6. When the dissection step is finished, transfer the dissected tissues to a new well containing 200 μl of fresh dissection medium.


  4. Sample preparation and imaging for live unfixed tissues (Protocol 1)

    1. Add SiR500-tubulin (1:500) and verapamil (final concentration: 10 μM) to the dissected tissues.

      Note: Dilution of SiR-tubulin and verapamil may vary depending on tissues. Optimal dilution should be determined experimentally for different tissue types.

    2. Incubate tissues with agitation (100 rpm) for 30 min at RT.

      Note: Minimize light exposure during incubation by using aluminum foil, as shown in Figure 3.



      Figure 3. Light shielding chamber with 9 well glass plate.

      The 150 mm Petri dish is wrapped with aluminum foil and black paper to make a light shielding chamber.


    3. Briefly wash the tissues at least twice with 200 μl of dissection medium.

    4. (Critical step) Further incubate tissues in 200 μl of dissection medium containing 50 μM demecolcine for 15 min at RT with agitation (100 rpm).

      Note: For a control without demecolcine, dissected tissues are incubated in the same way but without demecolcine. Precise timing of demecolcine treatment is critical to get consistent and meaningful results. The length of incubation can be varied according to the target gene or application, so some preliminary tests are needed to determine the optimal incubation time.

    5. After incubation, mount the wing discs as follows.

      1. Transfer the tissues to 200 μl of dissection medium containing 50 μM demecolcine without any washing step.

        Note: The following dissection steps should be completed within 15 min for best results.

      2. Place 10 μl of dissection medium on a glass slide.

      3. (Critical step) Separate the wing discs using forceps and mount them on the glass slide.

      4. After mounting 3-5 discs, cover the samples using a coverslip.

      5. Gently wipe excess media with Kimwipes and seal with coverslip sealant.

        Note: Nail polish can be used instead of commercial sealant.

    6. Perform live imaging using a confocal microscope.

      1. Carefully select wing discs prior to imaging.

        Damaged or folded imaginal discs should be excluded to avoid misinterpretation.

        Check whether microtubules are evenly labeled with SiR-Tub, as shown in Figure 4.

      2. Use a Cy5 filter set, as the optical property of SiR-Tub is as follows: absorption wavelength (λabs) - 652 nm, and fluorescence wavelength (λfl) - 674 nm.

      3. To find optimal imaging conditions (laser intensity, imaging speed, averaging numbers), considering that slow imaging or high laser intensity should be avoided to minimize photobleaching. With the LSM710, set the laser to less than 10% of the maximum intensity with imaging speed 1.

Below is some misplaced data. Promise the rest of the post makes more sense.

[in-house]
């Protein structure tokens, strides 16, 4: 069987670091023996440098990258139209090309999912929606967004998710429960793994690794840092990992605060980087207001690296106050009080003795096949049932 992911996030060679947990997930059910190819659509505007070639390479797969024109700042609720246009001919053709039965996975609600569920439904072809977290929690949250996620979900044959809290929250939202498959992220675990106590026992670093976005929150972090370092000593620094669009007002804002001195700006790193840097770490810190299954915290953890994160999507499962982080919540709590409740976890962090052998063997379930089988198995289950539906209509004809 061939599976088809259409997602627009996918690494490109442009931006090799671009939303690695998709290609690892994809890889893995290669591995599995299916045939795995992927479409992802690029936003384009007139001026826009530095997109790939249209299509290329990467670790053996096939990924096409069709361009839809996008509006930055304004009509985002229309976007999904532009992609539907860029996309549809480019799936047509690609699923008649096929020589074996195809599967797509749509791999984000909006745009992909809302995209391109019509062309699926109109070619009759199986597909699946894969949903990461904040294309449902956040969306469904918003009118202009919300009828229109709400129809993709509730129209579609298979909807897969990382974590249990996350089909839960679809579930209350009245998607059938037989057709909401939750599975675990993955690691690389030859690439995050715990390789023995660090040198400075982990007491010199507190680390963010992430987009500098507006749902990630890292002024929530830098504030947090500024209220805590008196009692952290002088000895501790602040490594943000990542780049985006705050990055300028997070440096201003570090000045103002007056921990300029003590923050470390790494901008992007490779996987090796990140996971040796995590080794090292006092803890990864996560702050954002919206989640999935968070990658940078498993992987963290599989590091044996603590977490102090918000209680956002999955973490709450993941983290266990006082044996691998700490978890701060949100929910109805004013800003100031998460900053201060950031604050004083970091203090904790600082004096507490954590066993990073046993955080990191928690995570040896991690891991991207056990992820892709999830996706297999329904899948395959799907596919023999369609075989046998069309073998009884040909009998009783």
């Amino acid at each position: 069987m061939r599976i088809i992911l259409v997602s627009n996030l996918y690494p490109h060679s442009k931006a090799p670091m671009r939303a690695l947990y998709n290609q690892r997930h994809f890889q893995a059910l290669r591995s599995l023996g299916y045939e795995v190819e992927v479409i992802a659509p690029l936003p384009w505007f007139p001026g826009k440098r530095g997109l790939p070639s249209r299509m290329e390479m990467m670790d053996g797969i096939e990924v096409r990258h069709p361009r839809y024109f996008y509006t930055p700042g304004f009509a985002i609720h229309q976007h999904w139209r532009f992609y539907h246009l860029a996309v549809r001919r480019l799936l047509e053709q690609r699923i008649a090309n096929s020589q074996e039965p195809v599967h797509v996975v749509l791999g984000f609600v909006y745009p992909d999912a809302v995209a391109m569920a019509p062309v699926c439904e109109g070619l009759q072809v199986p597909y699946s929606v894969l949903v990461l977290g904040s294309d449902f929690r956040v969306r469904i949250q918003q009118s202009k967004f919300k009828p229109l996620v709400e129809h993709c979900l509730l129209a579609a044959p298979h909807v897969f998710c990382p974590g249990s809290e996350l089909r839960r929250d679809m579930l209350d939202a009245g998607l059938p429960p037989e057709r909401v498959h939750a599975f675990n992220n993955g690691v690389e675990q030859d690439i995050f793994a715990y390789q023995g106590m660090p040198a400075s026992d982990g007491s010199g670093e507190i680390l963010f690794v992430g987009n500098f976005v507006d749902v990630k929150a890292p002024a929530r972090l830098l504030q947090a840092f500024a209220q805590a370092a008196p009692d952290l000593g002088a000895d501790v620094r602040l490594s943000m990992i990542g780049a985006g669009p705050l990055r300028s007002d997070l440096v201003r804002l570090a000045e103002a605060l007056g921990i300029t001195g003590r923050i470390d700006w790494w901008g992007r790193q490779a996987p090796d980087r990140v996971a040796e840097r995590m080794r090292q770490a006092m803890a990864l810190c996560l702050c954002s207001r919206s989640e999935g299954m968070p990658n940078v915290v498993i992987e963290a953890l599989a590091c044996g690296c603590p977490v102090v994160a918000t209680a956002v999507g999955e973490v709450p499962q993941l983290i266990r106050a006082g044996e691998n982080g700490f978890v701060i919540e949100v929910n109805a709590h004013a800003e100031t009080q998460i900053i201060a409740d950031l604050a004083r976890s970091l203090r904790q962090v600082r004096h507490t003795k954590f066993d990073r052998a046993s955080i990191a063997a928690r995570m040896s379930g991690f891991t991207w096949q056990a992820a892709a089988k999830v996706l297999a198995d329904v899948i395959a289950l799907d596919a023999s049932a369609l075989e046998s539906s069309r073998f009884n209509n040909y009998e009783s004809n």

4. (Optional) For more detailed analysis, a time-series image acquisition may be used. In this case, the total imaging time should not exceed 30 min per wing disc.



        Figure 4. Optimal example of SiR-Tub wing imaginal disc staining.

        (A-A’’) Undamaged and unfolded wing disc with even SiR-Tub labeling. A: Anterior. P: Posterior. Scale bar: 50 μm. GFP: green. SiR-Tub: white.


  5. Sample preparation and imaging for fixed tissues (Protocol 2)

    1. (Critical step) Incubate dissected tissues (from Procedure C) in dissection media with or without 50 μM demecolcine for 75 min at RT with agitation (100 rpm).

      Note: For control without demecolcine, dissected tissues are incubated in the same way but without demecolcine. The precise timing of demecolcine treatment is critical to get consistent and meaningful results. The length of incubation can be varied according to the target gene or application, so some preliminary tests are needed to determine the optimal incubation time.

    2. After incubation, wash out residual demecolcine from tissues with gentle pipetting at least twice using 200 μl of dissection media.

      Note: Each wash should not exceed 1 min.

    3. After removing the wash buffer, fix tissues with 100 μl of fixative (EGS 10 mM in PBS) for 10 min with agitation (100 rpm) at RT.

      Note: EGS fixative is strongly recommended. Other fixatives like 4% paraformaldehyde (PFA) or periodate-lysine-paraformaldehyde (PLP) work poorly in this application. Fixing time and temperature should be optimized prior to the experiment.

    4. Remove the fixative.

      Note: EGS incubation at RT may cause precipitation of white aggregates. However, such precipitation has no significant negative effect and can be cleared by several washing steps.

    5. Wash briefly with 200 μl of PBS twice for 5 min total with agitation (100 rpm).

    6. After removing the PBS, incubate tissues with 200 μl 0.5% PBT solution (see Recipes) for 30 min at RT with agitation (100 rpm).

      Note: This step is for tissue permeabilization. The concentration of Triton X-100 can be modified for different applications.

    7. After removing the 0.5% PBT solution, incubate the tissues with 200 μl of blocking buffer (see Recipes) for 30 min at RT with agitation (100 rpm).

      Note: If you are not going to use antibodies for immunostaining, skip steps from E8 to E11.

    8. During the blocking step, prepare the primary antibody sets in 100 μl of blocking buffer at the desired concentration.

    9. After blocking, remove the blocking buffer and add the primary antibody to the tissues. Incubate for 1 h at RT with agitation (100 rpm).

      Note: You can also incubate overnight at 4°C.

      1. After incubation, remove the primary antibody solution and rinse with 200 μl of washing buffer (see Recipes) for 1 min. Then, remove the washing buffer.

      2. Add 200 μl of washing buffer for 10 min at RT with agitation (100 rpm).

      3. Remove the washing buffer. Repeat this washing step at least three times.

    10. During the washing step, prepare the secondary antibody sets in 100 μl of blocking buffer at the desired dilutions.